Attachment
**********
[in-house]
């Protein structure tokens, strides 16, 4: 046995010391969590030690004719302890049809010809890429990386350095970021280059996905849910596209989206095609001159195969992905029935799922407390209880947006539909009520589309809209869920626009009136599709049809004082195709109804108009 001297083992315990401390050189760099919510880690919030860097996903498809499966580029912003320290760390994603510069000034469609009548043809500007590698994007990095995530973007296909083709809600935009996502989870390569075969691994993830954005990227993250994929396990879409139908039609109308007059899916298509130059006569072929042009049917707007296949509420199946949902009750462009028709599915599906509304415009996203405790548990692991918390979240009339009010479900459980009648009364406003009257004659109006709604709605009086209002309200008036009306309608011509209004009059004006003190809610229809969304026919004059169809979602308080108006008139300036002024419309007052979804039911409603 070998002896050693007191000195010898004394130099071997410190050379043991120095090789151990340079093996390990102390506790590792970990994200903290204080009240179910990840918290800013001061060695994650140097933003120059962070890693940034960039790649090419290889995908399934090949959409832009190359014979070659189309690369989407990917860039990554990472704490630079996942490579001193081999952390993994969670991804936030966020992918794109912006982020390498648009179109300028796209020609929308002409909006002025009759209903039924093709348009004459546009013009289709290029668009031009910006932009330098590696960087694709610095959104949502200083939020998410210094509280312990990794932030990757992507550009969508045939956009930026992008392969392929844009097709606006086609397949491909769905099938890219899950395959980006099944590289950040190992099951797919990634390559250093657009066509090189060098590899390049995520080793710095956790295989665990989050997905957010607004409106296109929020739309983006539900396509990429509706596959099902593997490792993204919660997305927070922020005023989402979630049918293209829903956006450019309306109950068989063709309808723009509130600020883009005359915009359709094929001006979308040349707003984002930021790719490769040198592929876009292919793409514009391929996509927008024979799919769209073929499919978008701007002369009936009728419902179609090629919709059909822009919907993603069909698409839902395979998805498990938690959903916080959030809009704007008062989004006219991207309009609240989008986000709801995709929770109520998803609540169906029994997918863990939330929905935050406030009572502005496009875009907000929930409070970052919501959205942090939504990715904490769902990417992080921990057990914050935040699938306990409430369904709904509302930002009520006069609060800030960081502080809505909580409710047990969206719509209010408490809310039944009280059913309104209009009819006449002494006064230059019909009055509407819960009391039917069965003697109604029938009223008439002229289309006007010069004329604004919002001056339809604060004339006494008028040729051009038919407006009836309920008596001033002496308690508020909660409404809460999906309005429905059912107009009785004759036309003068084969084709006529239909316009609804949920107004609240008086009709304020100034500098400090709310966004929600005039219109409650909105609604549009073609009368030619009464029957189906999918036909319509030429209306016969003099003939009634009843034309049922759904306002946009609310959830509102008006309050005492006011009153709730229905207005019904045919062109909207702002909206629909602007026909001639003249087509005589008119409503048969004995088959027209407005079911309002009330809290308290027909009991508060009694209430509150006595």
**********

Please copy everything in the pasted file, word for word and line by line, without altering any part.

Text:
[in-house]
């Protein structure tokens, strides 16, 4: 046995010391969590030690004719302890049809010809890429990386350095970021280059996905849910596209989206095609001159195969992905029935799922407390209880947006539909009520589309809209869920626009009136599709049809004082195709109804108009 001297083992315990401390050189760099919510880690919030860097996903498809499966580029912003320290760390994603510069000034469609009548043809500007590698994007990095995530973007296909083709809600935009996502989870390569075969691994993830954005990227993250994929396990879409139908039609109308007059899916298509130059006569072929042009049917707007296949509420199946949902009750462009028709599915599906509304415009996203405790548990692991918390979240009339009010479900459980009648009364406003009257004659109006709604709605009086209002309200008036009306309608011509209004009059004006003190809610229809969304026919004059169809979602308080108006008139300036002024419309007052979804039911409603 070998002896050693007191000195010898004394130099071997410190050379043991120095090789151990340079093996390990102390506790590792970990994200903290204080009240179910990840918290800013001061060695994650140097933003120059962070890693940034960039790649090419290889995908399934090949959409832009190359014979070659189309690369989407990917860039990554990472704490630079996942490579001193081999952390993994969670991804936030966020992918794109912006982020390498648009179109300028796209020609929308002409909006002025009759209903039924093709348009004459546009013009289709290029668009031009910006932009330098590696960087694709610095959104949502200083939020998410210094509280312990990794932030990757992507550009969508045939956009930026992008392969392929844009097709606006086609397949491909769905099938890219899950395959980006099944590289950040190992099951797919990634390559250093657009066509090189060098590899390049995520080793710095956790295989665990989050997905957010607004409106296109929020739309983006539900396509990429509706596959099902593997490792993204919660997305927070922020005023989402979630049918293209829903956006450019309306109950068989063709309808723009509130600020883009005359915009359709094929001006979308040349707003984002930021790719490769040198592929876009292919793409514009391929996509927008024979799919769209073929499919978008701007002369009936009728419902179609090629919709059909822009919907993603069909698409839902395979998805498990938690959903916080959030809009704007008062989004006219991207309009609240989008986000709801995709929770109520998803609540169906029994997918863990939330929905935050406030009572502005496009875009907000929930409070970052919501959205942090939504990715904490769902990417992080921990057990914050935040699938306990409430369904709904509302930002009520006069609060800030960081502080809505909580409710047990969206719509209010408490809310039944009280059913309104209009009819006449002494006064230059019909009055509407819960009391039917069965003697109604029938009223008439002229289309006007010069004329604004919002001056339809604060004339006494008028040729051009038919407006009836309920008596001033002496308690508020909660409404809460999906309005429905059912107009009785004759036309003068084969084709006529239909316009609804949920107004609240008086009709304020100034500098400090709310966004929600005039219109409650909105609604549009073609009368030619009464029957189906999918036909319509030429209306016969003099003939009634009843034309049922759904306002946009609310959830509102008006309050005492006011009153709730229905207005019904045919062109909207702002909206629909602007026909001639003249087509005589008119409503048969004995088959027209407005079911309002009330809290308290027909009991508060009694209430509150006595």